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MacArthur Fellow

2011 MacArthur Fellow: Sarah Otto, Theoretical Biologist

Ansa Varughese

Theoretical biologist Sarah Otto discusses winning the 2011 MacArthur Fellowship and her research in population genetics and evolution.

Theoretical biologist Sarah Otto discusses winning the 2011 MacArthur Fellowship and her research in population genetics and evolution. Source: MacArthur Foundation

Last month, the John D. and Catherine T. MacArthur Foundation named 22 new MacArthur Fellows for 2011. Each recipient will receive $500,000 in no-strings-attached support over the next five years. There are no stipulations or reporting requirements. The fellowships provide an opportunity for the recipients to reflect, create, and explore. This week, BioTechniques profiles three new fellows from the life sciences.
In high school, Sarah Otto believed that a rigorous line separated science and mathematics. Although she was interested in Charles Darwin’s theory of evolution and Gregor Mendel’s laws of inheritance, she didn’t begin to realize the role of mathematics in biology until her studies at Stanford University.

“Evolution is such a fantastic area for that because there’s so much that we don’t understand, and mathematical modeling can really help give us a more solid foundation,” says Otto.

Now, at the University of British Columbia (UBC) in Vancouver, Otto, known as “Sally” to her students and colleagues, teaches zoology and directs the Biodiversity Research Center. In her research, she uses mathematical modeling to answer questions of population genetics and evolution. She has also co-written a book called A Biologist’s Guide to Mathematical Modeling in Ecology and Evolution.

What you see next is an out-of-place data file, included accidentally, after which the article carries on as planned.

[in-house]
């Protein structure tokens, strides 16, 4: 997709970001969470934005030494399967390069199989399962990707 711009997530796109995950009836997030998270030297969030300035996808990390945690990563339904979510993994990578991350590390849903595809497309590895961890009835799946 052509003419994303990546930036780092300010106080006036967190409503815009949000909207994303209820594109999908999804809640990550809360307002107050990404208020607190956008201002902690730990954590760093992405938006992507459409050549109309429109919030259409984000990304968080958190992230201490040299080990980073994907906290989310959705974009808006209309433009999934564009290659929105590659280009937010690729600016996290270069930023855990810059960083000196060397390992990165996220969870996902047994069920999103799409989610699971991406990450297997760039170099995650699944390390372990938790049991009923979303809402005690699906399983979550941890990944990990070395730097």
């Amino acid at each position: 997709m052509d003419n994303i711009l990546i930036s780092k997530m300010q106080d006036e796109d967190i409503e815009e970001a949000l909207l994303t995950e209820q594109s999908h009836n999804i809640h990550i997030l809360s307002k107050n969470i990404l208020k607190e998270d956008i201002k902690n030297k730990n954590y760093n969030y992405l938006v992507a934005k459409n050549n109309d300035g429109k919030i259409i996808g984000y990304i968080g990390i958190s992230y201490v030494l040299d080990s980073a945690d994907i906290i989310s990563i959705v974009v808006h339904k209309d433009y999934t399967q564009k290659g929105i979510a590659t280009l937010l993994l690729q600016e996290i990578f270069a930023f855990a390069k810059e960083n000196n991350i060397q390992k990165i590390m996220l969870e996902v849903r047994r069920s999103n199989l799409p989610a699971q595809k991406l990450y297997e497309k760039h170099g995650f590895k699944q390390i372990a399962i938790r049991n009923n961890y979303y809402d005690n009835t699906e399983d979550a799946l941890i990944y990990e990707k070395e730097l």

Her models have answered questions about evolution and sexual reproduction. In several studies, Otto and her colleagues found that species with extensive sexual reproduction have multiple copies of genes are continuously placed in new combinations, masking unfavorable mutations. In contrast, less sexual species have fewer gene copies, so unfavorable mutations have a larger effect on the population.

Last month, the MacArthur Foundation announced that Otto will receive a $500,000 fellowship to support her research in modeling evolutionary patterns.

“Evolution is such a wondrous field to study, to piece together these puzzles of how all the living creatures are related to one another and what that tells us about why they’ve evolved the way they have, and by being a MacArthur fellow helps me be a spokesperson for my field,” she said.

Specifically, Otto credits her successful research career to her prioritization of research and creativity time. Otto has been not only a successful researcher but also a supportive mentor to her students.

“I remember her as someone who was very generous with her time, her spirit, and her ideas. Her love of science and what she does is infectious,” says former student Risa Sargent.

“Often beginning students have inklings or intuitions that some standard paradigm is missing a piece of the puzzle. Sally was always able to take my garbled naïve stabs at research questions and tease out something genuinely interesting from them,” says another former student Jana Vamosi.